Full concept Bottles & Shapes
The impact the use of recyclate in different quantities and qualities has on the stability and weight of the bottle is taken on board, however, in order to positively influence the ecobalance. On the basis of various design criteria and material properties the holistic Bottles & ShapesTM consultancy program offers line-compatible bottle systems and solutions which strike the right balance between cost and sustainability issues, marketing criteria and user handling. “This calls for a wealth of expertise which we can provide with our decades of experience,” confirms Wiese. Moreover, KHS stretch blow molders have been optimized so that they can process preforms which contain up to 100% recyclate and, alternatively, biopolymer constituents - in other words, from renewable raw materials. “The relevance of these materials will increase considerably in the future. Here, we’ve provided the technical means of generating an increase in added value right down the line while saving on resources – such as with the new InnoPET Blomax Series V generation of stretch blow molders,” Wiese continues.
Secondary packaging with a high savings potential
The KHS Competence Center for secondary packaging systems in Kleve, Germany, has long been working on alternatives to classic shrink film. Many of these require extensive testing on the machinery. “The greatest challenge for us is the processability of the packaging materials,” says Karl-Heinz Klumpe, packaging product manager at KHS. “Shrink film made of recycled plastic demonstrates very different shrinking properties versus film made of new material. As an engineering company we can’t provide all the answers ourselves but instead have to coordinate closely with film manufacturers.” KHS stages workshops with these partners in order to do just that, where the participants aim to find out how the percentage of recyclate in film – as stipulated by the new German Packaging Law, for example - can be increased further. Changes to the chemicals or recipe of the film and adaptation of the machine equipment are among the necessary measures which need to be taken here. “The basic proviso is that there’s a standard of quality which is accepted by the big bottlers’ marketing departments. With film made of 100% recyclate the shrink results aren’t yet satisfactory. We’re continuing to rapidly drive development together here to close the gap between growing recycling requirements on the one hand and the demand for packs of ever increasing quality on the other,” Klumpe emphasizes.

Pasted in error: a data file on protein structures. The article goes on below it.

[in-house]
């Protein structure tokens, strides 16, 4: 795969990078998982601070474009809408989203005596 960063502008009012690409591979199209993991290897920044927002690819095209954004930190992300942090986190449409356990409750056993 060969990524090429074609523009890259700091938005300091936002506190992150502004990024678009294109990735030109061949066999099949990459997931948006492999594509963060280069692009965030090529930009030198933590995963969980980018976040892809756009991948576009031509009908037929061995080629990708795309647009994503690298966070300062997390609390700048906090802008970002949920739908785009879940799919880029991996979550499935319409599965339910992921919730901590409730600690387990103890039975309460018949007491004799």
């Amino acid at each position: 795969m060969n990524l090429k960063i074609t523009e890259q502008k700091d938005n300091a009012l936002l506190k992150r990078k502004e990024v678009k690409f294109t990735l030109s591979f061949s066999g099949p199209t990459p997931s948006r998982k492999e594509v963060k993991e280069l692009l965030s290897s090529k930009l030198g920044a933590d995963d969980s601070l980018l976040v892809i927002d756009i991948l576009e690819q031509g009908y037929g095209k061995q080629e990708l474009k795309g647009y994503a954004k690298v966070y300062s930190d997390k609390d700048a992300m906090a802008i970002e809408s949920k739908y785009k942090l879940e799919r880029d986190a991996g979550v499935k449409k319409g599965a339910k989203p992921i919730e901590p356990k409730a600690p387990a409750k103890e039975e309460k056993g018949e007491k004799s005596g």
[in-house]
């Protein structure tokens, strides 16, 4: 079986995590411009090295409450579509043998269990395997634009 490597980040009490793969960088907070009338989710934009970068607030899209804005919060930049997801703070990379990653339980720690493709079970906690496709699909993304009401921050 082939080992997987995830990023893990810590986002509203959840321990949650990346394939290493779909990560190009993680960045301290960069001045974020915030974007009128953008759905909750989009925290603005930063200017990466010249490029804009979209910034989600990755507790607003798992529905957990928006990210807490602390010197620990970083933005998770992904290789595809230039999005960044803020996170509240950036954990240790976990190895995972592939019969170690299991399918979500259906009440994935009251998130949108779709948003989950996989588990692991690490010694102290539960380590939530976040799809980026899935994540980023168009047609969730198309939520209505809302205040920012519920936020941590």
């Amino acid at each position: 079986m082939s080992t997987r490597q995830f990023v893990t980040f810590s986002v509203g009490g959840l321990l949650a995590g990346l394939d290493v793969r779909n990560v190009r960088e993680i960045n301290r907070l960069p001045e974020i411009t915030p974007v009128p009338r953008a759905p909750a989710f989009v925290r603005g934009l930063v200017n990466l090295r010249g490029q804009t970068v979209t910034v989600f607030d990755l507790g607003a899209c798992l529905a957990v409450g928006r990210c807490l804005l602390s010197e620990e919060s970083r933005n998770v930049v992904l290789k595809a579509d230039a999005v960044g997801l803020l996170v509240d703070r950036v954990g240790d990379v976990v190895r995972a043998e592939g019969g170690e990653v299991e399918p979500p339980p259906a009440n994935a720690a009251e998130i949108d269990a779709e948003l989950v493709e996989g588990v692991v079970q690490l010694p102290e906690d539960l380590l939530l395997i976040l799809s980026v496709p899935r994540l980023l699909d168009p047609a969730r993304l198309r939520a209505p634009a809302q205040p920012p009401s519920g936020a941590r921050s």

Unique Nature MultiPackTM system
With the development of the Nature MultiPack KHS already has a film-free pack in its portfolio which is a pioneer when it comes to sustainability. This reduced form of secondary packaging even makes conventional shrink film on multipacks completely redundant. Here, PET bottles or cans are held together by nothing more than several strong dots of adhesive which are easy to remove. A self-adhesive carrying handle readies the pack for transportation. The dots of adhesive themselves do not impair the quality of the material to be recycled in any way whatsoever as they are easily removed during the recycling process. The Nature MultiPack was launched to market as a six pack of cans by the Carlsberg Group under the name of Snap Pack in 2018. Danone Waters first made successful use of this packaging system in 2016 when it launched its Prestige PET bottle for Evian. With it plastic waste is completely avoided as there is no more film packaging to be disposed of.
“The current debate on packaging waste has clearly further heightened our awareness for environmentally-friendly packaging systems,” says Klumpe. KHS now offers many different market-proven systems - particularly for PET containers and secondary packaging – which have been proved to specifically help its customers in their endeavor to be more sustainable. “We all take the public discussion seriously and are working directly with all those companies involved on further developments in an attempt to curb the pollution of our environment by plastic as much as we can with the help of our expert knowledge and expertise,” he adds. “In the end we’re all consumers and all of us bear clear responsibility for our own personal actions.”